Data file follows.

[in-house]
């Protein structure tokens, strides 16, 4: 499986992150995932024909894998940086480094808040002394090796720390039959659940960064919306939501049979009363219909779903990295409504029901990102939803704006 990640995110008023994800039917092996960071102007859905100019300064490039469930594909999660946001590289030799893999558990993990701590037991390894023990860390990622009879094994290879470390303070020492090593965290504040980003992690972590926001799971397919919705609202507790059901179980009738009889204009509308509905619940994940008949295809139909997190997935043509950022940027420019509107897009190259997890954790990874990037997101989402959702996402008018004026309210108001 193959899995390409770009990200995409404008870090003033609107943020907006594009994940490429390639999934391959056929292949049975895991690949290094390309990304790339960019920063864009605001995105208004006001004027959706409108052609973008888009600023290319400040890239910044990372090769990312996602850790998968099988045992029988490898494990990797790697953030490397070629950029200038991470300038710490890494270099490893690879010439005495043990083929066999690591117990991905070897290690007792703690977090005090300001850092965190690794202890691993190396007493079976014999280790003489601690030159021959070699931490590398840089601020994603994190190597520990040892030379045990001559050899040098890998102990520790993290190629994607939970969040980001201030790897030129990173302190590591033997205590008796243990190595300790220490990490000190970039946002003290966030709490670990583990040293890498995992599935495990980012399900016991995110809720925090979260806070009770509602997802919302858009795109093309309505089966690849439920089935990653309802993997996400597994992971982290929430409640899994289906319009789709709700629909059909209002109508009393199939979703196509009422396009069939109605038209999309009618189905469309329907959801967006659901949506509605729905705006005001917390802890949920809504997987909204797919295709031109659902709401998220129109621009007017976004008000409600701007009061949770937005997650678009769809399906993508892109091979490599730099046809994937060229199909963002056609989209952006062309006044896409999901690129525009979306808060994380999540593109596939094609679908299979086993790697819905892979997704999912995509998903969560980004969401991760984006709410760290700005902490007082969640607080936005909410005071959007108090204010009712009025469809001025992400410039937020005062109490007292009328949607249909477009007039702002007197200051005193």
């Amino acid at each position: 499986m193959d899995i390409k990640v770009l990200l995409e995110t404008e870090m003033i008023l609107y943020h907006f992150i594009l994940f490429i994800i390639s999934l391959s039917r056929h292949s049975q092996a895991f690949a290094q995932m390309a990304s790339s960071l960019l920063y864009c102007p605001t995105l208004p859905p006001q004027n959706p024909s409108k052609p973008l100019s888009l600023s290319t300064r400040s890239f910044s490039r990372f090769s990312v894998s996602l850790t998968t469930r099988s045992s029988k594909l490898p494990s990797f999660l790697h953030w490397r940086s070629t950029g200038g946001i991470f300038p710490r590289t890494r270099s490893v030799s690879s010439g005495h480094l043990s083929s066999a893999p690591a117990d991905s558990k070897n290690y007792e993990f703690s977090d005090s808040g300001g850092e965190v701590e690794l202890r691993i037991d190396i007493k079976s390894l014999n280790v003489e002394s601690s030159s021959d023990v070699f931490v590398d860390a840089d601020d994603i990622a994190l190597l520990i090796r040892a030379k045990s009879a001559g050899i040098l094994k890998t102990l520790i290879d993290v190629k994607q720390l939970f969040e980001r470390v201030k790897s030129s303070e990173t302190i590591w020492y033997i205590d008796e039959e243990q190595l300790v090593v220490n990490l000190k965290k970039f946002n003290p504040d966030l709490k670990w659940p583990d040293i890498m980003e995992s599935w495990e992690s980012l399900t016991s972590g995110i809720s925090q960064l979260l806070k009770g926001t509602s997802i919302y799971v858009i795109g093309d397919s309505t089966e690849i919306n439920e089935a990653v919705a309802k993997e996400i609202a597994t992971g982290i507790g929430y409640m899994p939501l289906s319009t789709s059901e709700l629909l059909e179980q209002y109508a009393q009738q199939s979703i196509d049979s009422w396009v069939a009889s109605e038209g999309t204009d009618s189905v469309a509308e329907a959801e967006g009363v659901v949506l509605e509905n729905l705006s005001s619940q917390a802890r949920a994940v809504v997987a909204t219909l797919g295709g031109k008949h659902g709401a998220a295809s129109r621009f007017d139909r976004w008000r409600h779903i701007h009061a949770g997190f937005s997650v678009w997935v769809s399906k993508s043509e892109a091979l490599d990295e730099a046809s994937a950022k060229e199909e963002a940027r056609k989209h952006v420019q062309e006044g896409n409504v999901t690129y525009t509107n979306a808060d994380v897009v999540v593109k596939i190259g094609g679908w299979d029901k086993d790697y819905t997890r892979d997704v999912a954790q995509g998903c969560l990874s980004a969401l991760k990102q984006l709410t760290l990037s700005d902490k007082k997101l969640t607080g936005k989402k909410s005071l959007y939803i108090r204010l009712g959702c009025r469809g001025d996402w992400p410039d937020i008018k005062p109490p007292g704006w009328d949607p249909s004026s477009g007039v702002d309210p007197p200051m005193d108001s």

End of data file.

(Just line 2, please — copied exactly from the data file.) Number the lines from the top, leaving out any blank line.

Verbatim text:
């Protein structure tokens, strides 16, 4: 499986992150995932024909894998940086480094808040002394090796720390039959659940960064919306939501049979009363219909779903990295409504029901990102939803704006 990640995110008023994800039917092996960071102007859905100019300064490039469930594909999660946001590289030799893999558990993990701590037991390894023990860390990622009879094994290879470390303070020492090593965290504040980003992690972590926001799971397919919705609202507790059901179980009738009889204009509308509905619940994940008949295809139909997190997935043509950022940027420019509107897009190259997890954790990874990037997101989402959702996402008018004026309210108001 193959899995390409770009990200995409404008870090003033609107943020907006594009994940490429390639999934391959056929292949049975895991690949290094390309990304790339960019920063864009605001995105208004006001004027959706409108052609973008888009600023290319400040890239910044990372090769990312996602850790998968099988045992029988490898494990990797790697953030490397070629950029200038991470300038710490890494270099490893690879010439005495043990083929066999690591117990991905070897290690007792703690977090005090300001850092965190690794202890691993190396007493079976014999280790003489601690030159021959070699931490590398840089601020994603994190190597520990040892030379045990001559050899040098890998102990520790993290190629994607939970969040980001201030790897030129990173302190590591033997205590008796243990190595300790220490990490000190970039946002003290966030709490670990583990040293890498995992599935495990980012399900016991995110809720925090979260806070009770509602997802919302858009795109093309309505089966690849439920089935990653309802993997996400597994992971982290929430409640899994289906319009789709709700629909059909209002109508009393199939979703196509009422396009069939109605038209999309009618189905469309329907959801967006659901949506509605729905705006005001917390802890949920809504997987909204797919295709031109659902709401998220129109621009007017976004008000409600701007009061949770937005997650678009769809399906993508892109091979490599730099046809994937060229199909963002056609989209952006062309006044896409999901690129525009979306808060994380999540593109596939094609679908299979086993790697819905892979997704999912995509998903969560980004969401991760984006709410760290700005902490007082969640607080936005909410005071959007108090204010009712009025469809001025992400410039937020005062109490007292009328949607249909477009007039702002007197200051005193």